The US military would defend Taiwan against a possible Chinese invasion. US President Joe Biden said this during a press conference with Japanese Prime Minister Fumio Kishida on Monday, following his first visit to Asia.
The announcement comes after China recently significantly increased its defence budget amid territorial disputes over the South and East China Seas including Japan and threats against Taiwan.
When asked whether the US could intervene militarily if China invades Taiwan, Biden replied “yes.” “We agree with the One China policy, but the idea that it can be enforced by force is just not appropriate,” the president said. “That would disrupt the whole region and would be similar to what is happening in Ukraine.”
With the ruling, Biden is distancing himself from past US policies based on a so-called “strategic ambiguity” surrounding China. Still, the president said on Monday that China’s policy has not changed. A White House spokesman also confirmed that the US still stands behind the One China policy and the agreement with Taiwan to provide the island with military means to defend itself.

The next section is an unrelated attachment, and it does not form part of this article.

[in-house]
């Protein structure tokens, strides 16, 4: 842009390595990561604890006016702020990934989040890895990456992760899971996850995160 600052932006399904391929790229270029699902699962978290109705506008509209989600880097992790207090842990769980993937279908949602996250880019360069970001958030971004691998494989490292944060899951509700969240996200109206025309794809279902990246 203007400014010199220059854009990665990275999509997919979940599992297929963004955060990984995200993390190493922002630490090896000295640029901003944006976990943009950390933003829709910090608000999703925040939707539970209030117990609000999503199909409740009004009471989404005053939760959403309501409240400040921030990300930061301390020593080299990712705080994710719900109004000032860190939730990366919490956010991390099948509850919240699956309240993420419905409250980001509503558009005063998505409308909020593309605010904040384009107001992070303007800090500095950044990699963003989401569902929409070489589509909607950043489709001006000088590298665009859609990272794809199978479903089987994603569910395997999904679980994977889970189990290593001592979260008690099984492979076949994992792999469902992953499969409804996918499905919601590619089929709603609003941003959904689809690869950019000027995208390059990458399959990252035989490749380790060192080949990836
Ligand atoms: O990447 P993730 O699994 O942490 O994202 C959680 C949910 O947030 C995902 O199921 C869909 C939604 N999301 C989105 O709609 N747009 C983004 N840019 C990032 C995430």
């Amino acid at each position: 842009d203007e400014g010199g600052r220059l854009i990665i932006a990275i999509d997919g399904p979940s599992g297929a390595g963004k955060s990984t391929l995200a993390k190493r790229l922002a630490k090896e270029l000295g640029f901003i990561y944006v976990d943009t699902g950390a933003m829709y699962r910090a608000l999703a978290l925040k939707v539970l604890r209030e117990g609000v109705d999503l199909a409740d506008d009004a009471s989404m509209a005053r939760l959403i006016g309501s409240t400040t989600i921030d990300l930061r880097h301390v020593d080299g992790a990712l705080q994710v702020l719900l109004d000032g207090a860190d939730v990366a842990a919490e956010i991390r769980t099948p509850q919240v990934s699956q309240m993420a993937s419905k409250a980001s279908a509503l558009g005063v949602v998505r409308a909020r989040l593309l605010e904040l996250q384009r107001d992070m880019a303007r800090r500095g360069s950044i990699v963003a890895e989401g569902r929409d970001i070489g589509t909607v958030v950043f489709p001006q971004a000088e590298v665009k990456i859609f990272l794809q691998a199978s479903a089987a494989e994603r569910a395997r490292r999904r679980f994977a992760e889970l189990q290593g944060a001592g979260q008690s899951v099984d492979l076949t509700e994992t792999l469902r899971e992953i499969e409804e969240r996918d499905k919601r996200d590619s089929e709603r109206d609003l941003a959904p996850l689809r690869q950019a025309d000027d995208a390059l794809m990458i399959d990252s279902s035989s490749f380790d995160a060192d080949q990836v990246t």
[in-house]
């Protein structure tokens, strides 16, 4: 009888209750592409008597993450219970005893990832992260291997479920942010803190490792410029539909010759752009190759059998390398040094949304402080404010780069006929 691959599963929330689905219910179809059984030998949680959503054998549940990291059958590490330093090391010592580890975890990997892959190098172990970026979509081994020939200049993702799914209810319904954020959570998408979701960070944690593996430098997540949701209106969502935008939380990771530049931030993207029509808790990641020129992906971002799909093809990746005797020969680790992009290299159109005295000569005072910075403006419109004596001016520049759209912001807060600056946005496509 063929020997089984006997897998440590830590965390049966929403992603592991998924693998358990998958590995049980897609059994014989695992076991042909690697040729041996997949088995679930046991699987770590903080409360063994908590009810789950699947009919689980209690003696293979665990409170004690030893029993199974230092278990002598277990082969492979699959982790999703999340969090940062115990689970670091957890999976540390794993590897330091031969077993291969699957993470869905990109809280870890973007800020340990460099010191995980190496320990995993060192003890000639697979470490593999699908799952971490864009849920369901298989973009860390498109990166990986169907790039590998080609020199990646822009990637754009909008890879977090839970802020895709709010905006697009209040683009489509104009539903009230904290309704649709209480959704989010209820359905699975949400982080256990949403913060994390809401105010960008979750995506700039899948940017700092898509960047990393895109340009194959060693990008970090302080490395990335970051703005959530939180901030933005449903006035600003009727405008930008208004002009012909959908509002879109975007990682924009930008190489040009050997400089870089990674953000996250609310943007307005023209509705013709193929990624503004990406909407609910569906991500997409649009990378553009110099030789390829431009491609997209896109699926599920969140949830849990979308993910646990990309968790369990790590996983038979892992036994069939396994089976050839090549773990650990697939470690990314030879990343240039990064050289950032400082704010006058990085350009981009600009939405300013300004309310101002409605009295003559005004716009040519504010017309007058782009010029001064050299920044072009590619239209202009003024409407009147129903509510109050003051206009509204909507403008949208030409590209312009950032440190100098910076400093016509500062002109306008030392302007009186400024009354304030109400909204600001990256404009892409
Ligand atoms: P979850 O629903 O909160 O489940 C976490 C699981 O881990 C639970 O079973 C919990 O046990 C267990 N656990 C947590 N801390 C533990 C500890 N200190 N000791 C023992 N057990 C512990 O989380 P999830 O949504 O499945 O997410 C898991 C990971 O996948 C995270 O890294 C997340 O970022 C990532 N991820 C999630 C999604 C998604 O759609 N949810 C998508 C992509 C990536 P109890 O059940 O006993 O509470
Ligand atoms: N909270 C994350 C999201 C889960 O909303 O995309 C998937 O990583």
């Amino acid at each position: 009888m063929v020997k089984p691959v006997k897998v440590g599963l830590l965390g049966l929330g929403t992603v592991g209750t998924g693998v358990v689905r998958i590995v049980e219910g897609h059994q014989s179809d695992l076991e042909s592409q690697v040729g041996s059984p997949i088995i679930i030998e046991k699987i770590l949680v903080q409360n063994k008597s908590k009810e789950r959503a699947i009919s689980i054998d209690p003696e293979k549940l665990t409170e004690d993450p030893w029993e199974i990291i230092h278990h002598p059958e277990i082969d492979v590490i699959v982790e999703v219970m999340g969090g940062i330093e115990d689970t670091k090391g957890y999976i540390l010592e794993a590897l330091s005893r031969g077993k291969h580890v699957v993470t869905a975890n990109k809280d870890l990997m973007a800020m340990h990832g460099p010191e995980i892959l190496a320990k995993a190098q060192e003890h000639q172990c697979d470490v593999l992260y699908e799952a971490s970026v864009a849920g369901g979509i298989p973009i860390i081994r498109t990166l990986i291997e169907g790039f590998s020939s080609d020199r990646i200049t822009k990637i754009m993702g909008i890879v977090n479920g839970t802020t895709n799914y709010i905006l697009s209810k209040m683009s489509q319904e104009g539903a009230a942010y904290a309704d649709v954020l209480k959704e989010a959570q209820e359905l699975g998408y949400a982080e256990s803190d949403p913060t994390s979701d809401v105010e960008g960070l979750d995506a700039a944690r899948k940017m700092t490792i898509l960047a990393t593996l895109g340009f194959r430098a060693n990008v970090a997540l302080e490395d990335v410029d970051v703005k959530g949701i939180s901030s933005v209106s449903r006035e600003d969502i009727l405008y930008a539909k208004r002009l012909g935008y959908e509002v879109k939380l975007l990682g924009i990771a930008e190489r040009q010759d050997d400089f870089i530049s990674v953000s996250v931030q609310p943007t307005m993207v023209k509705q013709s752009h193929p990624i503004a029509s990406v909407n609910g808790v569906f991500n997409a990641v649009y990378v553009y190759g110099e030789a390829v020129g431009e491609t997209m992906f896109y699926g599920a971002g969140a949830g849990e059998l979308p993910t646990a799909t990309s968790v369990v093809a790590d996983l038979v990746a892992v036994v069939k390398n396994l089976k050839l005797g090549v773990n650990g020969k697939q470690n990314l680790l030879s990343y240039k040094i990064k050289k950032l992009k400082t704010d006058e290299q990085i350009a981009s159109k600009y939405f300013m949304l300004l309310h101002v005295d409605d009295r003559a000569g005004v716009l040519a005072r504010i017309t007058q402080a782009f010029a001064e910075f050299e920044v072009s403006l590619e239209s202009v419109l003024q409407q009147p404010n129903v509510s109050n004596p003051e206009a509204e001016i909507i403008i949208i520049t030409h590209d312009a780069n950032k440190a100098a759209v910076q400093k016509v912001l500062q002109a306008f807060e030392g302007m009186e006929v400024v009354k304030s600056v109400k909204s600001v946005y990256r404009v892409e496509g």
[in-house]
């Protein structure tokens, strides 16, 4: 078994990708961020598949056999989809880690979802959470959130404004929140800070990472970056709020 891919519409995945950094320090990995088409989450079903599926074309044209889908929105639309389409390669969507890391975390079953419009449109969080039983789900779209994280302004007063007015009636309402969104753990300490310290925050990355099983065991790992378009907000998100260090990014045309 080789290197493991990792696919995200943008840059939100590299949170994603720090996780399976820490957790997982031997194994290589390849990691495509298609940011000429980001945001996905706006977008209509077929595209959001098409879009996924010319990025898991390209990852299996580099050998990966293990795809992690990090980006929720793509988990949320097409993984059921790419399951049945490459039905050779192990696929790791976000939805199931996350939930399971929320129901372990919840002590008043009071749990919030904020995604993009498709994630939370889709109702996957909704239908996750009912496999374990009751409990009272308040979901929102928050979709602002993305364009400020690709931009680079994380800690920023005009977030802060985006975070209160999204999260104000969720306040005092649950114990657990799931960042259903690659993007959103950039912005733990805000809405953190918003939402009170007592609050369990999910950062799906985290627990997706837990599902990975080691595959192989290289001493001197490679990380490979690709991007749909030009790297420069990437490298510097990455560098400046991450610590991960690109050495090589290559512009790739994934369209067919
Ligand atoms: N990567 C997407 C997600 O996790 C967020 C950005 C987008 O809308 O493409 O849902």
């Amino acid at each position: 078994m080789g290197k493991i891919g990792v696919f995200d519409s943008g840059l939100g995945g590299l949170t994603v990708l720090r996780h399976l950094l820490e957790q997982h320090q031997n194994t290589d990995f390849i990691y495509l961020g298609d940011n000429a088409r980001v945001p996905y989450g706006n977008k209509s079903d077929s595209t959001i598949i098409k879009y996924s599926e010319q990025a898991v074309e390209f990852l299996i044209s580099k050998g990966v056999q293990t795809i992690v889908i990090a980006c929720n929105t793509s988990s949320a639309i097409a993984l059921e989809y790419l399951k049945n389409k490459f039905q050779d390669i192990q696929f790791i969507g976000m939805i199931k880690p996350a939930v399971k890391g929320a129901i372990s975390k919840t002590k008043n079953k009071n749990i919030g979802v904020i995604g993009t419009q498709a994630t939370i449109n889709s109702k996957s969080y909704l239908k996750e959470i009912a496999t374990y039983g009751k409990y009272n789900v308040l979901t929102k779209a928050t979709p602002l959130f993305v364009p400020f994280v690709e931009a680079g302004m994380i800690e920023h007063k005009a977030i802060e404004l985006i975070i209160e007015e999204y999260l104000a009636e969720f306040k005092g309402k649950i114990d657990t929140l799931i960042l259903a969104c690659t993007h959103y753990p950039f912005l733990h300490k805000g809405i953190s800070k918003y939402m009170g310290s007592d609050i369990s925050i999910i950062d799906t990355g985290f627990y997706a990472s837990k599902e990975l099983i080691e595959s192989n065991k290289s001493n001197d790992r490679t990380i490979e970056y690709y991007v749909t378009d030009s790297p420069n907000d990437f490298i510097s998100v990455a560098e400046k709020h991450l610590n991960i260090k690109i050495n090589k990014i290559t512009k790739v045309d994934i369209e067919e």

Biden also announced that Washington and Japan will work more closely to counter China’s increasingly dominant behaviour in violation of international law. The Japanese prime minister also stated that he plans to drastically increase defence spending.
The US president also announces during his first visit to Asia that 13 countries will be part of the new US economic partnership in the Asia-Pacific region. That Indo-Pacific Economic Framework is not a free trade agreement but provides for more cooperation in four areas: the digital economy, supply chains, green energy and the fight against corruption.